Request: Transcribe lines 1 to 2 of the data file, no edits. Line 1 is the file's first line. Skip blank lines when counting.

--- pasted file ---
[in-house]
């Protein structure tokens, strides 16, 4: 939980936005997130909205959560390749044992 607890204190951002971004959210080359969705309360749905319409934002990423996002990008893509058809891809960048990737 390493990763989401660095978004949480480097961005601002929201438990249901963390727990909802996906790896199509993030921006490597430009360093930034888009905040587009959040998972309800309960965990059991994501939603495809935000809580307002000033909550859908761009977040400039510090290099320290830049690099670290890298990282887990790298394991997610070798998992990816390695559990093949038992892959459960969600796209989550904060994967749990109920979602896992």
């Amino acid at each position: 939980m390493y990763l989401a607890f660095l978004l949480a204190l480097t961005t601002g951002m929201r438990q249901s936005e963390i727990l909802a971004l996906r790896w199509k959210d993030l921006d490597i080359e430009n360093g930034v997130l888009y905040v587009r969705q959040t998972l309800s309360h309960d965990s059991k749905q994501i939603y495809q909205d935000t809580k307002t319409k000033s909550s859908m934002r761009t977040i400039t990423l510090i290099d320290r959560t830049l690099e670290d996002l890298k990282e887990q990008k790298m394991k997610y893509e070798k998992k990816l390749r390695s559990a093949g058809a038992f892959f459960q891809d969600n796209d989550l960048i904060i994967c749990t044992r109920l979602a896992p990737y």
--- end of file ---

[in-house]
């Protein structure tokens, strides 16, 4: 939980936005997130909205959560390749044992 607890204190951002971004959210080359969705309360749905319409934002990423996002990008893509058809891809960048990737 390493990763989401660095978004949480480097961005601002929201438990249901963390727990909802996906790896199509993030921006490597430009360093930034888009905040587009959040998972309800309960965990059991994501939603495809935000809580307002000033909550859908761009977040400039510090290099320290830049690099670290890298990282887990790298394991997610070798998992990816390695559990093949038992892959459960969600796209989550904060994967749990109920979602896992």